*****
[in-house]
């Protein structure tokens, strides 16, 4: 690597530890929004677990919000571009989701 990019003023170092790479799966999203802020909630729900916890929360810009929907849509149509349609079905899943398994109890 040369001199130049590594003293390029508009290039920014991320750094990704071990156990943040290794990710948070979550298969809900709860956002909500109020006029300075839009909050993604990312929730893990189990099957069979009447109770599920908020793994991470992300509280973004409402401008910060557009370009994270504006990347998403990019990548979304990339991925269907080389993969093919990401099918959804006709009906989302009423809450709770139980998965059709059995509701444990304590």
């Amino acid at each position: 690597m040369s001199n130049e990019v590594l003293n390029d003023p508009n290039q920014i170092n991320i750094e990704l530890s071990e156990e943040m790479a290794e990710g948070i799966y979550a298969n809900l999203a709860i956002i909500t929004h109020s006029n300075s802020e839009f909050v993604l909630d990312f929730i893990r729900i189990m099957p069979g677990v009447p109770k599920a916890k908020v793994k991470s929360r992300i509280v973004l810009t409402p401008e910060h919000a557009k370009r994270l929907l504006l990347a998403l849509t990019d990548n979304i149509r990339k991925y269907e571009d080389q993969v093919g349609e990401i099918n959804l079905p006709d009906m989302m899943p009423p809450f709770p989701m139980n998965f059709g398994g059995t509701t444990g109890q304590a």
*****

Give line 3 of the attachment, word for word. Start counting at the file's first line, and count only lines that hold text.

């Amino acid at each position: 690597m040369s001199n130049e990019v590594l003293n390029d003023p508009n290039q920014i170092n991320i750094e990704l530890s071990e156990e943040m790479a290794e990710g948070i799966y979550a298969n809900l999203a709860i956002i909500t929004h109020s006029n300075s802020e839009f909050v993604l909630d990312f929730i893990r729900i189990m099957p069979g677990v009447p109770k599920a916890k908020v793994k991470s929360r992300i509280v973004l810009t409402p401008e910060h919000a557009k370009r994270l929907l504006l990347a998403l849509t990019d990548n979304i149509r990339k991925y269907e571009d080389q993969v093919g349609e990401i099918n959804l079905p006709d009906m989302m899943p009423p809450f709770p989701m139980n998965f059709g398994g059995t509701t444990g109890q304590a």